can anybody give me their learned opinion on testing subs.are there major differences as you move up in price as you find in loudspeakers.there are numerous subs priced under $1000 then you see names like sunfire rel velodyne proac that have subs around $2000,are they worth the extra expenditure. thanks in advance for all of the excellant comments i have recieved on audiogon.
I think the subs closer to $2K such as REL, etc, are worth it if you have the money. The Stratus III or Storm III are both good choices, the Strorm having more power for a larger room. Subs at or under $1K to consider are the Monitor Audio ASW110 ($700 List), or ASW210 ($1000 List). Velodyne makes some decent subs at or under 1K also. Also look at HSU Research TN1220 or TN1225 . If you have an amp you can use to drive the HSU you can buy it without the amp which is separate for around $500 for the sub only (The amp is $700 more). TSU also makes a power sub the VTF-2 for only $500.
While it doesn't take much skill to build a sub that will move a lot of air, it's a completely different story if you want it to be fast, tight, extended and well controlled with minimal ringing. To do this TYPICALLY means that the sub will be SPL limited unless size and number of drivers is of no concern. As many others will testify, the biggest problem with getting subs dialed in correctly has to do with crossover points, placement and matching the subs "speed" or "timbre" to that of the mains. Sometimes what gives optimum extension plays havoc with localization, imaging and timbre of the notes and vice-versa. Finding the right blend of all of these things is typically a compromise unless you have dual subs, a small fortune and a lot of time to dial them in. Keep in mind that some rooms will NEVER have good bass due to their dimensions, so pumping more and more funding into that situation might be a massive waste of time and money. My suggestion is to first OPTIMIZE your speaker placement and room acoustics and THEN think about a sub(s). Keep in mind that MOST "real" subs have a VERY limited operating range as to where they work most efficiently and trying to blend completely bass shy speakers with a sub will NOT make a great system. The subs would be forced to run up higher in their range than most are really designed to do and this results in compromised performance. "Subs" should be used strictly to extend what is already there, NOT to fill in what is non-existant. Producing "normal" amounts of bass would be the job of a woofer. If you don't have enough "reasonable" bottom end out of your mains, you simply need better speakers. NOT subs. The one exception that i know of to these generalizations would be "panel" type speakers with the use of a Rel or similar "sub". The Rel is designed to augment & "blend" with these and as such, is different than most of the other type subs on the market. In other words, do the basics first and then look at what would blend best with your specific room acoustics and speakers. Nobody has the same room or system to deal with so results can vary drastically. Sean > PS.... very small subs may produce a LOT of low frequency energy, but they typically lack TRUE "deep" bass and try to fool you / make up for it with a large peak at appr. 35 - 45 Hz. These types of subs lack "timbre" and attack while all the bass notes end up sounding the same. Great for movies and such but not for music.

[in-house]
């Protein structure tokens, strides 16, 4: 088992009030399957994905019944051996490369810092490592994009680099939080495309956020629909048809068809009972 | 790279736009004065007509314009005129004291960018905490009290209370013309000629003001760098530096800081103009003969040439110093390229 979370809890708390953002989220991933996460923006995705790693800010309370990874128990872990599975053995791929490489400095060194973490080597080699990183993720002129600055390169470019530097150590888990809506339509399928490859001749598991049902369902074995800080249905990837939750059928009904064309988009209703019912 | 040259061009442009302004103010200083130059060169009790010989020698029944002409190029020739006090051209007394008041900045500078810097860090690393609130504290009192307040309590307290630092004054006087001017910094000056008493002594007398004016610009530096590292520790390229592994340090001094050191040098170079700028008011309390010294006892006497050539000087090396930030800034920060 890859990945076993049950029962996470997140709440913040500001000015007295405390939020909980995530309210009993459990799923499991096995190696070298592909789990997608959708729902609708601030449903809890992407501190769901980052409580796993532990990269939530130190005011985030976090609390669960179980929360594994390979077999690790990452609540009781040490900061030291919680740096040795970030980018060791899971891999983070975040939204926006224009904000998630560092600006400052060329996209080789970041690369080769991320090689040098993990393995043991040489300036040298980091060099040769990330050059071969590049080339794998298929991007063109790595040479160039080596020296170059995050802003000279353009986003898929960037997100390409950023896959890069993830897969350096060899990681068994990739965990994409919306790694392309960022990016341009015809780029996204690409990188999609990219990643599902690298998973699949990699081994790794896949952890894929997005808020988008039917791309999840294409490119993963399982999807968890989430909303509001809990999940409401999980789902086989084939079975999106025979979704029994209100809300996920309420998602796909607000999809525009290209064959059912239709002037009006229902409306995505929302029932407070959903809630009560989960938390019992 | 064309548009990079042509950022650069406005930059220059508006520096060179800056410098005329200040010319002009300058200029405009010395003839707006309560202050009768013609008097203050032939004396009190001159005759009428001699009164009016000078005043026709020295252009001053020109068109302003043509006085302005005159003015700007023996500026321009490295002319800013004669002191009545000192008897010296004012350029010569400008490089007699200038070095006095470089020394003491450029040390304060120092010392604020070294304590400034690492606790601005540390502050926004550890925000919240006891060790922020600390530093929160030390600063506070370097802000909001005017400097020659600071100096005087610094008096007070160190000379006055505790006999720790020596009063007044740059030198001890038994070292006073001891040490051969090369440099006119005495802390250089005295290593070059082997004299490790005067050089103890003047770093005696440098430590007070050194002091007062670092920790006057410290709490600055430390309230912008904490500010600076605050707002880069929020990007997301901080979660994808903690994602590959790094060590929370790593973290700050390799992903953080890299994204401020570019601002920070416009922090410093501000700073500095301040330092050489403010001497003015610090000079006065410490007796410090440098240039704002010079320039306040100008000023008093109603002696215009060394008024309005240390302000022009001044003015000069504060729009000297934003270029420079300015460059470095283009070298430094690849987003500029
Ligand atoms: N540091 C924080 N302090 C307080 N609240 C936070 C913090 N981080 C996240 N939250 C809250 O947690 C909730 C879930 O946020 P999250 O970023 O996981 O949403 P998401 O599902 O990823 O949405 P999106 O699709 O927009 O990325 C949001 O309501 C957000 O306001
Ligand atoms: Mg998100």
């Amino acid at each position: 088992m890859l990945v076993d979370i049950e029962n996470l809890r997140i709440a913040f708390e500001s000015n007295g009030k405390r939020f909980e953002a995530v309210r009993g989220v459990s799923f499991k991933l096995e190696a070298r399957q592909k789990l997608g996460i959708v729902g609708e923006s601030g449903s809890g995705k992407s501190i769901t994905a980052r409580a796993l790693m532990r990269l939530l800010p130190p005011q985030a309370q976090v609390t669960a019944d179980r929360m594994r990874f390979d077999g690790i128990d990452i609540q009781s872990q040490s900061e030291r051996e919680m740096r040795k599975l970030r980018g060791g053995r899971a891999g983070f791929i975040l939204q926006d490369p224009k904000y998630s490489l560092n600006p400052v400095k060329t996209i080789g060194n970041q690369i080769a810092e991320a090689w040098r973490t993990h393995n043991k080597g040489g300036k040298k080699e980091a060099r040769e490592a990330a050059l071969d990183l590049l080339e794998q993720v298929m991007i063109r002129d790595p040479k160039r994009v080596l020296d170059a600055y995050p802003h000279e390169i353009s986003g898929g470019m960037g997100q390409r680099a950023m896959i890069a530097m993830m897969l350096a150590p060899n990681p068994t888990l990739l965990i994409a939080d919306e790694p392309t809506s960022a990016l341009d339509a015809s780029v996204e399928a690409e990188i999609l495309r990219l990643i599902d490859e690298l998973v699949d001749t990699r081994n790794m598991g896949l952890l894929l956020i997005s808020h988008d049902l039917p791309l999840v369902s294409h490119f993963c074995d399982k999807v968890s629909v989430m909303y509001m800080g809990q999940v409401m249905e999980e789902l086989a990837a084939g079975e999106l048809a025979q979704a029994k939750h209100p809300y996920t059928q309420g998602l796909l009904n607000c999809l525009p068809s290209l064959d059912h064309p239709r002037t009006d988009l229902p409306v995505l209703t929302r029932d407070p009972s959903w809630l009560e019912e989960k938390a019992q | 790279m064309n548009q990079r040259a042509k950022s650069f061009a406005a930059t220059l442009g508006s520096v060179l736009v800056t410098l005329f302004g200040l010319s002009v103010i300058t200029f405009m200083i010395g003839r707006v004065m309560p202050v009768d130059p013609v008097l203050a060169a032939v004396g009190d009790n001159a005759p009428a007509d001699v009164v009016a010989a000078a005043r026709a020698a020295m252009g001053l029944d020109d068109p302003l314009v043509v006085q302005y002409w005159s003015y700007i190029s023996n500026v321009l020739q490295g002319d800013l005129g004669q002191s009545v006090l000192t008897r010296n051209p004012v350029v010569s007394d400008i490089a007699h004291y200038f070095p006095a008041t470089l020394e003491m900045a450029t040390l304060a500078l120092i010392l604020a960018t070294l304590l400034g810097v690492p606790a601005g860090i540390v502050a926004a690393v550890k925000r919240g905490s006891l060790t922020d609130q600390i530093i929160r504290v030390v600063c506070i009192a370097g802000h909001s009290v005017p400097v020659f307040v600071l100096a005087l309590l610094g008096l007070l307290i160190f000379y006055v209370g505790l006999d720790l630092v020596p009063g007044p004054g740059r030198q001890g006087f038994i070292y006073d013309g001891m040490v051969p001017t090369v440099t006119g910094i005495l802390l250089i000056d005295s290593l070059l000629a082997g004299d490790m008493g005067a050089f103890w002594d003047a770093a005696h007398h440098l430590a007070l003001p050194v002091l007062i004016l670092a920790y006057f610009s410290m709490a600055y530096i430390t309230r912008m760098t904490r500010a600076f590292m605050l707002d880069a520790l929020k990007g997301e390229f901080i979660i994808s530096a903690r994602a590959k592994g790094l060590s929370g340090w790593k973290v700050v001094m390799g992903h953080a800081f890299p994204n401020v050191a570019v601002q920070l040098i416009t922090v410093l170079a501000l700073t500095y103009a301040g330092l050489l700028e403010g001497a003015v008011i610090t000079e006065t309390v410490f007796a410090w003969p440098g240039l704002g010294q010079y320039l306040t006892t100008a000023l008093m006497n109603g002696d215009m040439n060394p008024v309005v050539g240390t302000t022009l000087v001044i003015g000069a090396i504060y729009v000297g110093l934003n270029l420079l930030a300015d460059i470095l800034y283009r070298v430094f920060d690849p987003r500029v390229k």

for less tha $2500, you can purchase a brand-new pair of vmps larger subs, a brand-new tweeked marchand active x-over, & new-or-used decent high-power amp(s) of your choice. this system wil be easy to mate w/most any speakers, and all except maybe a pair of the most expensive offerings from muse/rel/etc., won't touch the level, or deep, quality, textured, output of this system. the only system i ever heard that equalled the bass response of the vmps' as described, was the bass response of a pair of infinity irs-lll's, i heard several years ago. this is my opinion, of course!

regards, doug

What you want to use the sub for (music or movies) is an important factor when choosing a sub. Not all subs are
musical, but a good low frequency extension (below 20 HZ) is always a good starting point. See my posting under the title "Which sub is better for audio". You can get a decent sub for under $1500.
Have maggies 1.6's and REL storm II (older model) but it does the job.. It works directly off the speaker out put of your amp and you can blend it perfectly to any good speakers
My dealer even uses them on highend B&W's Nautilus 802's etc....
The effectmust be heard to be believed.. the Bass is superble blended and the entire dynamic range is subtly improved...
In my experience with music I found that the REL method of connecting directly to speaker out puts is by far the best way to use a subwoofer..there may be others that connect this way but I am unaware of such...
hope this helps..